So it’s just blood or refacement. It’s smoke, it’s marketing. Now in a wound care clinic, and I’m working in a wound care clinic. We do apply PRP as a gel topically. But there’s a major process that goes with that because we may have been cells also we have to scrape that wound up. And there’s a lot of preparation that goes into packing that wound with a PRP gel and then each other opening the wound so that’s very different. Yeah. So that’s the difference. You want to inject that PRP into those deep layers so it disperses throughout all the layers and sends the message with the 10 billion platelets, multiply that by 100,000 on the whole growth factors regenerate me then you’ve got all the white blood cells that are cleaning everything out that shouldn’t be in there that’s creating the problem in the first place. And that’s what a filler can’t do. A filler doesn’t stop the problem, it covers up the problem but it doesn’t stop the problem.

Trish

Got it. Got it. Amazing. I’ve never had this treatment. I’ve wanted it for so long. But I’ve actually been too scared because I want to get it done properly. You know what I’m thinking I’m gonna do I’m gonna do probably otherwise work during the thing so what three treatments four to six weeks apart and then once a year as a top up?

Jeannie 

No, it depends on your age. Every six months is okay and can have a treatment in between. Nothing beats good skincare used on a daily basis. The clinic will also be offering pills and led and some lasers and it’s a little bit like going to the gym. A personal trainer never gives one exercise for one muscle, they’ll give three exercises for one muscle. And the skin is the same dieting, the same losing weights, the same exercises the same and life is the same. And the skin is no different, it is the same. So, PRP is dermal therapy. It is not in the filler category, Dermal Therapy is Regenerative Dermal Therapy.

Trish

Yep. And so do you do this? Do you offer this treatment?

Jeannie

No, no, I do training. I don’t. I have had a clinic before where I worked with a doctor, but at the moment I’m studying but I do the training for but I will only train for the high end companies.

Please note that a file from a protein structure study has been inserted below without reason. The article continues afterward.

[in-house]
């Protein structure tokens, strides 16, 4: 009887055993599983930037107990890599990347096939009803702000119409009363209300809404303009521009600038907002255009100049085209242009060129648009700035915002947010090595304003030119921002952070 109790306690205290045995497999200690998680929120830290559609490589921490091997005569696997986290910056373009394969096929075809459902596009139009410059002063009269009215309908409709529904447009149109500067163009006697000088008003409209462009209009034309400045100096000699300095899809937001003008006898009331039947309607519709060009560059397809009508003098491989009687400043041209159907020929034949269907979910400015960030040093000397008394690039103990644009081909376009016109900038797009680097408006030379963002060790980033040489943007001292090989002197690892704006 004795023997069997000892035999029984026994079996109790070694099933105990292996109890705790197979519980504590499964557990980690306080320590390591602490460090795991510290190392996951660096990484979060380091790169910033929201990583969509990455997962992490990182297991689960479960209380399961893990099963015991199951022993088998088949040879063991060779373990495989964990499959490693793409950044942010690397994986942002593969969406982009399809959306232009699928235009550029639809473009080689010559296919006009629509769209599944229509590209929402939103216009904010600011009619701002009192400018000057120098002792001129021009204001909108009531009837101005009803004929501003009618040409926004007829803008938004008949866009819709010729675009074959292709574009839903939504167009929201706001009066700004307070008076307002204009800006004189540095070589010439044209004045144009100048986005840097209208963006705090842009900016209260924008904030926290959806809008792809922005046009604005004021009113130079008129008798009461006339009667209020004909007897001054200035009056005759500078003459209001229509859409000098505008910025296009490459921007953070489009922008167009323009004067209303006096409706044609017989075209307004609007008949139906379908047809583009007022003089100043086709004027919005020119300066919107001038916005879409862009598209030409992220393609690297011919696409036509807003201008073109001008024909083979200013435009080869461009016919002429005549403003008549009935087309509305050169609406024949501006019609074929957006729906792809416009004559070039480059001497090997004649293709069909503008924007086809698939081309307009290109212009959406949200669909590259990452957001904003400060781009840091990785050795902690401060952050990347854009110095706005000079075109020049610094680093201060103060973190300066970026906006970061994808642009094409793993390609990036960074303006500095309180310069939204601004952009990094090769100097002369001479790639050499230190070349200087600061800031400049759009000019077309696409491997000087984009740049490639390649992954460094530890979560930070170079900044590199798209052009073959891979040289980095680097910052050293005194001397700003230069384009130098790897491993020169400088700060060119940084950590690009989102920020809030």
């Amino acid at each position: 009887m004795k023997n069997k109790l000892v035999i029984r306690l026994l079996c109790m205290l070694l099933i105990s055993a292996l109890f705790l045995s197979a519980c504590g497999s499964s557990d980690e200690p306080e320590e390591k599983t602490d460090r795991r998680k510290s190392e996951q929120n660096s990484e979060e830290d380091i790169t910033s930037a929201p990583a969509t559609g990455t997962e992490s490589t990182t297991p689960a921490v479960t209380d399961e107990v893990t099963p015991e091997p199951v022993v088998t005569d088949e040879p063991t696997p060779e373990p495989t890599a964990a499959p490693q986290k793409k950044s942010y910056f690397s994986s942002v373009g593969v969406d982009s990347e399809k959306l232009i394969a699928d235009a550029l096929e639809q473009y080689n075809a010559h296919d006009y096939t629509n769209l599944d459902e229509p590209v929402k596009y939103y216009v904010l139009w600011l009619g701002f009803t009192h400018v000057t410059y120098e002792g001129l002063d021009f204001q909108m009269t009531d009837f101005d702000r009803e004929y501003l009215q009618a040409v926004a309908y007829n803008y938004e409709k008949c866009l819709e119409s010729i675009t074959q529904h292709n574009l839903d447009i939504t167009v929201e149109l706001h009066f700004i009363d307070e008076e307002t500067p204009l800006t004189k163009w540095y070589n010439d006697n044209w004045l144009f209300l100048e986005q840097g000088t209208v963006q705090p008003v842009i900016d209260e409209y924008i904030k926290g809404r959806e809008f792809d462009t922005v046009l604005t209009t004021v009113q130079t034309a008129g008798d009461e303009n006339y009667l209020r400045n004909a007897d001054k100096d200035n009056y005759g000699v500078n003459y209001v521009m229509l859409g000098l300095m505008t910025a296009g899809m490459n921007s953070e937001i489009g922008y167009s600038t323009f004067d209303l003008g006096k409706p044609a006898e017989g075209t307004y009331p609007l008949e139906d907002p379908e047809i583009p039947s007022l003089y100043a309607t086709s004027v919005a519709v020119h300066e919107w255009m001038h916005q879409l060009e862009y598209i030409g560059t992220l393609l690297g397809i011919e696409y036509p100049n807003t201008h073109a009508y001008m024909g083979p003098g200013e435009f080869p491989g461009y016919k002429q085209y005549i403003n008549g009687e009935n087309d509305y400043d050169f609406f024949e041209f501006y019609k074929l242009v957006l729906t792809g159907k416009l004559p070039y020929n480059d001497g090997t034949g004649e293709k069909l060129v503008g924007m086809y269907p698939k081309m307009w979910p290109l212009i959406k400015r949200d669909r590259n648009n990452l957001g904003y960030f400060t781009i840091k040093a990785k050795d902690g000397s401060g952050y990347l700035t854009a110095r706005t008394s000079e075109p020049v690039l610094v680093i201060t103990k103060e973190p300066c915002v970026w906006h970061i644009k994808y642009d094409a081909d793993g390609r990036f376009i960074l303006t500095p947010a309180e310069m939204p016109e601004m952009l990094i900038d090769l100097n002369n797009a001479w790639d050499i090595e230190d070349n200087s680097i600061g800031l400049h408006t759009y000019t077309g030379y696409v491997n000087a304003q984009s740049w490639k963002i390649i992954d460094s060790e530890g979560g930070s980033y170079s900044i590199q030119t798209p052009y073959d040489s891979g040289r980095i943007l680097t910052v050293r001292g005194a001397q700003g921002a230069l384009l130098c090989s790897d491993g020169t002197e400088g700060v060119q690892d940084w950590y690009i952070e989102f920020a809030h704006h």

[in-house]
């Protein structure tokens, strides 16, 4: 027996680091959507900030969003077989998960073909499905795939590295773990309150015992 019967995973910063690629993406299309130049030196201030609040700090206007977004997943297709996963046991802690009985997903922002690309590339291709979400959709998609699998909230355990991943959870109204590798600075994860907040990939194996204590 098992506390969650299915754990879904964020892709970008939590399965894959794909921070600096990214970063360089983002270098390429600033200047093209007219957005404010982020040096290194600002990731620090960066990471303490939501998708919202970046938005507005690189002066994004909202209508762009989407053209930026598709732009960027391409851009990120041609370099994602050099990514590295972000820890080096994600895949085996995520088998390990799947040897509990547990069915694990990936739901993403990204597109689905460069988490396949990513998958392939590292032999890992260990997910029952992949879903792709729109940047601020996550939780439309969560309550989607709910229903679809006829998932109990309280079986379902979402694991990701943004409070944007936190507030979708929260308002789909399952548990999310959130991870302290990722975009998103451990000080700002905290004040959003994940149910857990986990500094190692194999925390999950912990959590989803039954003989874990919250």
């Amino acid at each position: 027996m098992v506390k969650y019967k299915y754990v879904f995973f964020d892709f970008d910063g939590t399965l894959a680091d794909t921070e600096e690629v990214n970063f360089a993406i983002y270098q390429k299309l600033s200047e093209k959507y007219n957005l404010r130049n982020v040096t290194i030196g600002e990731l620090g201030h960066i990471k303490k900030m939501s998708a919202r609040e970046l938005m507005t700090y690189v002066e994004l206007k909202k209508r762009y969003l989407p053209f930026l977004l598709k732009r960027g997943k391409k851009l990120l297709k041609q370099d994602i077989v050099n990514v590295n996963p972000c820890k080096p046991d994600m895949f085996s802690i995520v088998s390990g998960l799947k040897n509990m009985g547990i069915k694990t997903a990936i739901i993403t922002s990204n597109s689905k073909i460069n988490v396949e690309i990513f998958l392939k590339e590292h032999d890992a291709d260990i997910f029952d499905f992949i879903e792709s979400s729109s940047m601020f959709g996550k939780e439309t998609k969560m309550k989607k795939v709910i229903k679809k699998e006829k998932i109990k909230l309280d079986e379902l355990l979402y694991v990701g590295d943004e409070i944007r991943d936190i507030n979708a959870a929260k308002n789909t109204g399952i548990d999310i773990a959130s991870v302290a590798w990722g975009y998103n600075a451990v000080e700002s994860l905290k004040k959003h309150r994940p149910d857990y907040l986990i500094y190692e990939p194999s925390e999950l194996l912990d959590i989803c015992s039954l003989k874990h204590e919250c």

Trish 

Yeah, I won’t. And so you should with that study.

Jeannie

Or walk in the person’s got a tube I’m like.

Trish 

I gotta say that that’s been so interesting, because I was so interested in PRP the first time I heard about it. Oh, my God, this is great. Because I’m all into a natural look, don’t get me wrong, I will have done anything that I think is gonna make me look younger, better or whatever, or virtually anything. But I love the thought of the PRP because it is so natural. It’s so your own body and I didn’t even realise that it’s quite it’s reversing, I didn’t realise that it was. I mean, I’ve heard it before but until we spoke I didn’t actually realise that it was actually really regenerative.

Jeannie

It’ll give you back the volume that you’ve lost, so to people that are getting the fillers, to get the volume back in their cheeks, the PRP will actually do that to you and it’s natural volume is putting the volume in there. It was sort of fake, but not fixing the problem and you want your own natural juicy cheeks back. You don’t want these artificial palm pomp ping pong balls, I see them and they move around, I see the girls year after year and the chick jumps around, and their skin is ageing around the filler and they keep putting little bits of filler back in back in back in. And next thing it forms all these lumps in their skin. And that is evident every time we go to a cosmetic conference and we see them year after year and that they’re not the same person in any way, shape or form.

Trish  

I know exactly what you mean. And it’s really funny because I had some filler put in my temples. And then I felt that and it freaked me out but I could feel it moving down. I thought it would move but of course it’s only you know, it’s gonna be where it’s injected. But of course it can move.

Jeannie

Yeah, my great. Absolutely.

Trish  

I had no idea it freaked me out. But anyway. Yeah, I’ve got to say thank you so much, Jeanne. That’s been so interesting. Just to close off 10 billion in 7 mil.

Jeannie

Yes. 10 billion in seven mils of plasma.

Trish

10 billion platelets in seven mils of plasma. Yes. I’m gonna make that my mantra for a week and see if I can remember it forever.

Jeannie

Um, thank you so much. 

Trish

That’s been wonderful chatting with you. Thank you so much. 

Bye bye.

 

If you want to know more about Dermal Regenerative Therapy using PRP, check Jeannie’s Instagram here

For Jeannie’s latest published PRP article, go here